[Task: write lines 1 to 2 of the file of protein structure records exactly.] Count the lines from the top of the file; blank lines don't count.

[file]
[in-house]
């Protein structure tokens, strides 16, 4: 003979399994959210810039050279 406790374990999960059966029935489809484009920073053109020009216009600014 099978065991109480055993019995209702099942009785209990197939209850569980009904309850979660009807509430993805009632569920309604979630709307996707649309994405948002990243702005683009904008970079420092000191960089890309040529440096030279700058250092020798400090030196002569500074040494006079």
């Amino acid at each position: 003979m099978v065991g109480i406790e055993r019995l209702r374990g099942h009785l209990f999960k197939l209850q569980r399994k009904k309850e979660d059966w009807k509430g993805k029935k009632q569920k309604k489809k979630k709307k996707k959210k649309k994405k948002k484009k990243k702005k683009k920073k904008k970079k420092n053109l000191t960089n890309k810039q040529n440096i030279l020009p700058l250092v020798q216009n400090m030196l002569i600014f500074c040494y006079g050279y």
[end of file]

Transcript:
[in-house]
């Protein structure tokens, strides 16, 4: 003979399994959210810039050279 406790374990999960059966029935489809484009920073053109020009216009600014 099978065991109480055993019995209702099942009785209990197939209850569980009904309850979660009807509430993805009632569920309604979630709307996707649309994405948002990243702005683009904008970079420092000191960089890309040529440096030279700058250092020798400090030196002569500074040494006079």